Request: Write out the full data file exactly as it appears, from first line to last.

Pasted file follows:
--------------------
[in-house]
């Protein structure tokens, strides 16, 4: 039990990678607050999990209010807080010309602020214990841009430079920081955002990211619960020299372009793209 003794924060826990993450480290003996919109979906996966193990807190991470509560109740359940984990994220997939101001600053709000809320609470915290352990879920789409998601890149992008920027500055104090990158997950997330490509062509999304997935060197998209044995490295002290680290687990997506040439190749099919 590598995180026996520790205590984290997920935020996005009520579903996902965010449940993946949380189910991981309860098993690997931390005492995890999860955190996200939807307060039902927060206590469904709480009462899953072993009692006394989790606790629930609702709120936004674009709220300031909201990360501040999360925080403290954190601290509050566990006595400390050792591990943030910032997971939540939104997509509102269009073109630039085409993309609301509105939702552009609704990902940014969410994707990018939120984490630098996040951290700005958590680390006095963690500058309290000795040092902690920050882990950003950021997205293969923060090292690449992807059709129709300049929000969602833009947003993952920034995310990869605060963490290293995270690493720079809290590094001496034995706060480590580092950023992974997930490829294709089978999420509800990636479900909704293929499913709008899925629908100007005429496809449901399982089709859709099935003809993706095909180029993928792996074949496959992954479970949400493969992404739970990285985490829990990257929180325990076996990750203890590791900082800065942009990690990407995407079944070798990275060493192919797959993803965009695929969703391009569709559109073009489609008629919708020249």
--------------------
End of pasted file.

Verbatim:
[in-house]
């Protein structure tokens, strides 16, 4: 039990990678607050999990209010807080010309602020214990841009430079920081955002990211619960020299372009793209 003794924060826990993450480290003996919109979906996966193990807190991470509560109740359940984990994220997939101001600053709000809320609470915290352990879920789409998601890149992008920027500055104090990158997950997330490509062509999304997935060197998209044995490295002290680290687990997506040439190749099919 590598995180026996520790205590984290997920935020996005009520579903996902965010449940993946949380189910991981309860098993690997931390005492995890999860955190996200939807307060039902927060206590469904709480009462899953072993009692006394989790606790629930609702709120936004674009709220300031909201990360501040999360925080403290954190601290509050566990006595400390050792591990943030910032997971939540939104997509509102269009073109630039085409993309609301509105939702552009609704990902940014969410994707990018939120984490630098996040951290700005958590680390006095963690500058309290000795040092902690920050882990950003950021997205293969923060090292690449992807059709129709300049929000969602833009947003993952920034995310990869605060963490290293995270690493720079809290590094001496034995706060480590580092950023992974997930490829294709089978999420509800990636479900909704293929499913709008899925629908100007005429496809449901399982089709859709099935003809993706095909180029993928792996074949496959992954479970949400493969992404739970990285985490829990990257929180325990076996990750203890590791900082800065942009990690990407995407079944070798990275060493192919797959993803965009695929969703391009569709559109073009489609008629919708020249």